Nothing but The Crazies

Eisner is remaking Romero’s film by following a traditional formula that everyone is well aware of.

Ed Sum

Crazies Movie PosterWith The Crazies being the latest entry to the horror genre, just how many zombie movies do we really need? The way they keep multiplying, at a rate of one per year, that’s far too infrequent. Dead Air  was last year’s favourite and with it a new trend: Let’s not say that the mindless automatons are zombies. The virus, manmade or not, is cause of it all.

With the DVD and the Blu-ray release tentatively set for June 29th, according to Amazon Canada, stores stocks will most likely be contained than flooded.

And over the years, only some of these films will stand out in the mass plethora of zombie flics. Leading the charge for this film is director Breck Eisner and George Romero is on board only as an executive producer. Eisner is remaking Romero’s film by following a traditional formula that everyone is well aware of.

Any videogamer will recognize the narrative and that leads to some predictability. There will always be an individual catapaulted into the situation and there will always be a final boss fight.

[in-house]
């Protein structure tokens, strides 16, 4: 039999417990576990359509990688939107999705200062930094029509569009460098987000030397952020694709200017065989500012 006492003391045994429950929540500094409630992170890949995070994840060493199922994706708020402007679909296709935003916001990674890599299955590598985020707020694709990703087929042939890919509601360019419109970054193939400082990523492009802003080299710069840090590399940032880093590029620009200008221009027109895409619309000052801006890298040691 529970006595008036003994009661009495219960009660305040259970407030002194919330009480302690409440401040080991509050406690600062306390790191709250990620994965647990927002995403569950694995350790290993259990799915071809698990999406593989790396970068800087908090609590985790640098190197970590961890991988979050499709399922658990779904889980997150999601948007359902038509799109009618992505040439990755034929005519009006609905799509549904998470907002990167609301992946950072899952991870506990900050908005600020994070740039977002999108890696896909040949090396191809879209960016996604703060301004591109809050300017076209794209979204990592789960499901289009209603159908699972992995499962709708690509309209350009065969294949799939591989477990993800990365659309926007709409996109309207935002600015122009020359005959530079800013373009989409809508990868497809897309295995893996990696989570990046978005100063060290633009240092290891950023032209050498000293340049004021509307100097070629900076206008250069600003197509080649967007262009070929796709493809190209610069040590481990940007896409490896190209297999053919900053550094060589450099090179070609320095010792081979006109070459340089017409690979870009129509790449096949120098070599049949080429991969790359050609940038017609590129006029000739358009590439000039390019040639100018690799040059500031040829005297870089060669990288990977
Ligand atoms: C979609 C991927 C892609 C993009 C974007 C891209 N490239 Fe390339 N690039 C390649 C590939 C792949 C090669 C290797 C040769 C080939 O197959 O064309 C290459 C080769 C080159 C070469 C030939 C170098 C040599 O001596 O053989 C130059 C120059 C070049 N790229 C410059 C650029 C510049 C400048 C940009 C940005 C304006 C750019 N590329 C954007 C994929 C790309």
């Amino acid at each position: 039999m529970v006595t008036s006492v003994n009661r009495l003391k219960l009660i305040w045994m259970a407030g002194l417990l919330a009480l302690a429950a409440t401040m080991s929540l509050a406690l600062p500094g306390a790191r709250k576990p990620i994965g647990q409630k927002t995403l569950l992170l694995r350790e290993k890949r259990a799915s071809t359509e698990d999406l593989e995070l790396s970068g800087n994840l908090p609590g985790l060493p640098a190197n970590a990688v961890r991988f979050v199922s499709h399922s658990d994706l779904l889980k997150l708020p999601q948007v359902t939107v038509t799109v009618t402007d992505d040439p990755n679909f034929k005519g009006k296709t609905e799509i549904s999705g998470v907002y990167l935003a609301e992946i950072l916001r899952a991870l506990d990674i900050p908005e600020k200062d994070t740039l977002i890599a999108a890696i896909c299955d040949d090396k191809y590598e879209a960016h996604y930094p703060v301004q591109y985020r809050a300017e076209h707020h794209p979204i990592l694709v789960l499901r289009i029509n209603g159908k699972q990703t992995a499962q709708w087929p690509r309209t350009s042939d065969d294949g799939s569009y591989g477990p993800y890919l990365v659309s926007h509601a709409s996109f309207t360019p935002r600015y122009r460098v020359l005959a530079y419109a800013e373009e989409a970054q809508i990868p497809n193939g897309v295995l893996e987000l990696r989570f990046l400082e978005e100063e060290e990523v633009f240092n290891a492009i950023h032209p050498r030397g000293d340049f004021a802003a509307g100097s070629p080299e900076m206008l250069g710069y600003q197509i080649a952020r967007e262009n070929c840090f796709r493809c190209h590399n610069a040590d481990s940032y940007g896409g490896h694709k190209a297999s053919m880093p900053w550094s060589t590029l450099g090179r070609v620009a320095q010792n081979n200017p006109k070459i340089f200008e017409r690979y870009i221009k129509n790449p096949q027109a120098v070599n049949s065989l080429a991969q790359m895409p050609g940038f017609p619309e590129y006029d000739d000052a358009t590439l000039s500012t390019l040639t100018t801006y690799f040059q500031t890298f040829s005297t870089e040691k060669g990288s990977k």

But this movie also runs ahead of the pack by showing an entire township getting involved than by introducing a handful of people to face the problem. This film also gives audiences shifting perspectives, with Sherriff David Dutton (Timothy Olyphant) and his wife (Radha Mitchell) watching their small Iowa life get turned upside down. Just when they think they’re ready to settle, various people are behaving oddly, leading them to become ultra violent.

The best part of the film is in how Eisner depicts small town life. It’s convincing enough to create a sense of security and serenity, away from the hustle and bustle of a large city. And when people start showing up in a weird daze, that’s when the bubble bursts. Eisner goes from calm and relaxed to a fast paced race through a township that is rapidly falling apart.

Instead of a gory film that’s reminiscent of George Romero’s earlier works, it’s more realistic than fantastic. The scenario is something that can conceivably happen when a virus gets unleashed and there’s no way to control it.

And with the subtext of what government and military power can do, the next time you look up in the sky, just know you’re not alone.